The NYC Health Department inspects all permitted City beaches and monitors their water quality.
If water quality test results do not meet the criteria for a beach to be open for swimming and wading, the City will issue a beach advisory or closure. These notifications must be posted by beach facilities.
To find the status of a City beach:
Do not swim in areas where there are no lifeguards, or when a beach is under an advisory or closure. If you or someone you know became sick from swimming at a beach, call 311 or submit an online complaint.
Each beach receives a classification by the Health Department based on water quality data and trends.
Factors that help determine classifications include:
OPEN: Open for Swimming and Wading
A beach is classified as open and approved for swimming and wading when all of the following are true:
ADVISORY: Advisory – swimming and wading not recommended
When water has high levels of bacteria, the Health Department issues an advisory. This means swimming and wading are not recommended, but the beach is open.
Contact with contaminated water may cause vomiting, diarrhea, respiratory illness or infections. Children, pregnant women, the elderly and the chronically ill are at higher risk of getting sick.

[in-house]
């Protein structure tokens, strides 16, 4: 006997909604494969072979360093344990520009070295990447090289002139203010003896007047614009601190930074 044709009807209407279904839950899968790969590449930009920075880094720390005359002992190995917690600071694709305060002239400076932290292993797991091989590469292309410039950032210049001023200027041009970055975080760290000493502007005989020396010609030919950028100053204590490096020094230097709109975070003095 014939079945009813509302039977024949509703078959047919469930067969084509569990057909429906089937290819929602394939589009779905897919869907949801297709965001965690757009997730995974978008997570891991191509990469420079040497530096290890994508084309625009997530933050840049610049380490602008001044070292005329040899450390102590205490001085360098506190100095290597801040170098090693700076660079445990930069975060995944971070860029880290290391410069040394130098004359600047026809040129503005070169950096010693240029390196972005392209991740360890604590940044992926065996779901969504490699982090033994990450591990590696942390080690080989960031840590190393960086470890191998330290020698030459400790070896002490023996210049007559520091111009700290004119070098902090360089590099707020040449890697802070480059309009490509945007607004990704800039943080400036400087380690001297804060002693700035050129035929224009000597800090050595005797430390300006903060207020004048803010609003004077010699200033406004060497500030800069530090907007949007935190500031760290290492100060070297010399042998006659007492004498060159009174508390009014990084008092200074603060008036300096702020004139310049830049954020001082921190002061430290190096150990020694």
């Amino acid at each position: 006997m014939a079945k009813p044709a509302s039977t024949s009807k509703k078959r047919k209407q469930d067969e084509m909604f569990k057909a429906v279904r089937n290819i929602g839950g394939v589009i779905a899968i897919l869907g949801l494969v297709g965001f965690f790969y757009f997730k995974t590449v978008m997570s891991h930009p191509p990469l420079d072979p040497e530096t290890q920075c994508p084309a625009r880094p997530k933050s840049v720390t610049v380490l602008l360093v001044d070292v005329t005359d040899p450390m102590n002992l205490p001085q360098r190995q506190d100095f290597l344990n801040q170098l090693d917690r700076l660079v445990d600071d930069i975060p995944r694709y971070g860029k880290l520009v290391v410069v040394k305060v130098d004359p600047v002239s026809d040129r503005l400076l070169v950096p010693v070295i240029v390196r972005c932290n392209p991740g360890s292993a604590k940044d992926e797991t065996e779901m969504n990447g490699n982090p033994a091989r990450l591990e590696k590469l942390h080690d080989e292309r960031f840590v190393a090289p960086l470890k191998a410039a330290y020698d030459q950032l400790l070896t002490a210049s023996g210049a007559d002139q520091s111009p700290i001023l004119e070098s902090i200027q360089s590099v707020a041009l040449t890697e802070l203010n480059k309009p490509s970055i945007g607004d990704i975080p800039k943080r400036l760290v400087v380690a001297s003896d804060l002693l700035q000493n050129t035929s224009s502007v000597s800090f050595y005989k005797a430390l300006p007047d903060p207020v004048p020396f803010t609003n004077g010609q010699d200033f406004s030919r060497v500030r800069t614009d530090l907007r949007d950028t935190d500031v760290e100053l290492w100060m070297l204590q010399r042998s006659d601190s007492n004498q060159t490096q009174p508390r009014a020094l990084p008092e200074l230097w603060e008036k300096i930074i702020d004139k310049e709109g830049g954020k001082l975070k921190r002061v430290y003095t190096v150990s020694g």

An advisory may be issued based on:
The following levels of rainfall can result in an advisory:
|Beach||Rainfall Limit||Advisory Duration|
|Orchard Beach||more than 2.5 inches||24 hours|
Kingsborough Community College,
Brooklyn Midland Beach,
Cedar Grove Beach
|1.5-2.5 inches||12 hours|
|more than 2.5 inches||24 hours|
|Coney Island||more than 2.5 inches||12 hours|
|0.3-0.6 inches||18 hours|
|more than 0.6 inches||40 hours|
|Douglaston||0.3-0.6 inches||30 hours|
|0.6-2.5 inches||60 hours|
|more than 2.5 inches||72 hours|
|All Bronx Private Beaches||0.6-2.5 inches||36 hours|
|more than 2.5 inches||48 hours|
CLOSED: Closed. Swimming and wading not permitted.
City beaches may be closed for swimming and wading when: